As the summer of 2020 ends, kids are preparing to go back to school… albeit in a much different way than any of us have ever experienced. Instead of going to stores and picking out folders and pencil cases and binders, a lot of kids are hunkering down at home and preparing to learn remotely.
With Bring Your Own Device and other more mobile tools becoming more and more common (especially with the number of people working from home right now) the ability for a business to retain control of their technology and their data is critical. To accomplish this, Mobile Device Management is an indispensable tool.
In a word, yes.
While that answer may seem insufficient for such a broad question, you truly should, and there are many reasons why. Let’s get right into how trusting your staff can bring your business and its operations some significant benefits.
While there are plenty of ways that a business can cut costs in the long term, one very effective way that this can be accomplished is by adopting more paperless solutions and printing less. As an added bonus, these solutions are also better for the environment as a whole, as they reduce the amount of resources being expended to do business. Let’s go over a few ways that you could cut back on your business’ paper expenditures over time.
Tomorrow is World Backup Day, which--considering the current business climate as the coronavirus pandemic rages on--seems only too appropriate. Let’s discuss why times like these make it only too clear how critical a business continuity strategy is, especially when supported by the right backup solution.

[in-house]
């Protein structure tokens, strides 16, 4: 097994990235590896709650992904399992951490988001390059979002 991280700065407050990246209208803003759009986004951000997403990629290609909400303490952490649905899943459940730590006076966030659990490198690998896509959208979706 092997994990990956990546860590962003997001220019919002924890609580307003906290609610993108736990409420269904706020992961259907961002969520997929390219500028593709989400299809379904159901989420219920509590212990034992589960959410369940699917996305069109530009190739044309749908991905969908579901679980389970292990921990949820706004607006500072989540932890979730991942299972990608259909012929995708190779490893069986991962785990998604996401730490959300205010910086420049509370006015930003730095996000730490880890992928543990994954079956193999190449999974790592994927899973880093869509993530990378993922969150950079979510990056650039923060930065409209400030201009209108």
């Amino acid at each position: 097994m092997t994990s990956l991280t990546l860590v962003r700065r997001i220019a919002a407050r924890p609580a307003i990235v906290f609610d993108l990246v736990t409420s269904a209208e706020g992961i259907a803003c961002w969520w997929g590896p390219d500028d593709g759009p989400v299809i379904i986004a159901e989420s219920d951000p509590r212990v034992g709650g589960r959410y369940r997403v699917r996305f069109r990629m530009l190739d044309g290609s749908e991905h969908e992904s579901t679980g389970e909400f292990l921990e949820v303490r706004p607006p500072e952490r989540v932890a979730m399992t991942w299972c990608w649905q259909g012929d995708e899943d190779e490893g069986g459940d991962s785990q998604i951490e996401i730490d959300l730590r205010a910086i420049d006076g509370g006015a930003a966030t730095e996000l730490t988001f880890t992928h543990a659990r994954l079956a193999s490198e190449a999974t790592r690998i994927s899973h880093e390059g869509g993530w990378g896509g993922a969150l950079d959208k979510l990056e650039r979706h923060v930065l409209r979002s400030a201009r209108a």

Data recovery is more a strategy than a solution. You first need to keep a regular backup to ensure that you aren’t losing large chunks of productivity. Then, you need to have a strategy to efficiently recover data if it is corrupted, lost, or stolen. Today, we’ll talk a little bit about some situations that businesses run into that would spark data recovery.
Collaboration is one of those terms that has a lot of potential, but doesn’t always live up to its promise. Some employees just aren’t naturally inclined to team up on a project. All is not lost, however… there are still things you can do to help encourage cooperative work amongst your team. Let’s go over a few reliable methods to nudge your users toward effective collaboration.
Business processes and procedures are a key component of any successful company. There are plenty of examples of businesses that have literally been built on the practices that they have implemented. We’ll go over a familiar example here, and how you can start to tighten up your own processes.
While most businesses need the same basic technology to support their operations, some industries have additional, more specific needs that require a more specialized tool to accomplish. As we leave this series behind, let’s briefly consider how a managed service provider can be a valuable resource for a business operating in one of these industries.
Modern businesses can now make use of increasingly powerful technology solutions… as long as they have a means of obtaining and incorporating these solutions into their operations. The services that a managed service provider can deliver include procurement assistance. To wrap up our series on the value that managed services can provide, let’s discuss this aspect.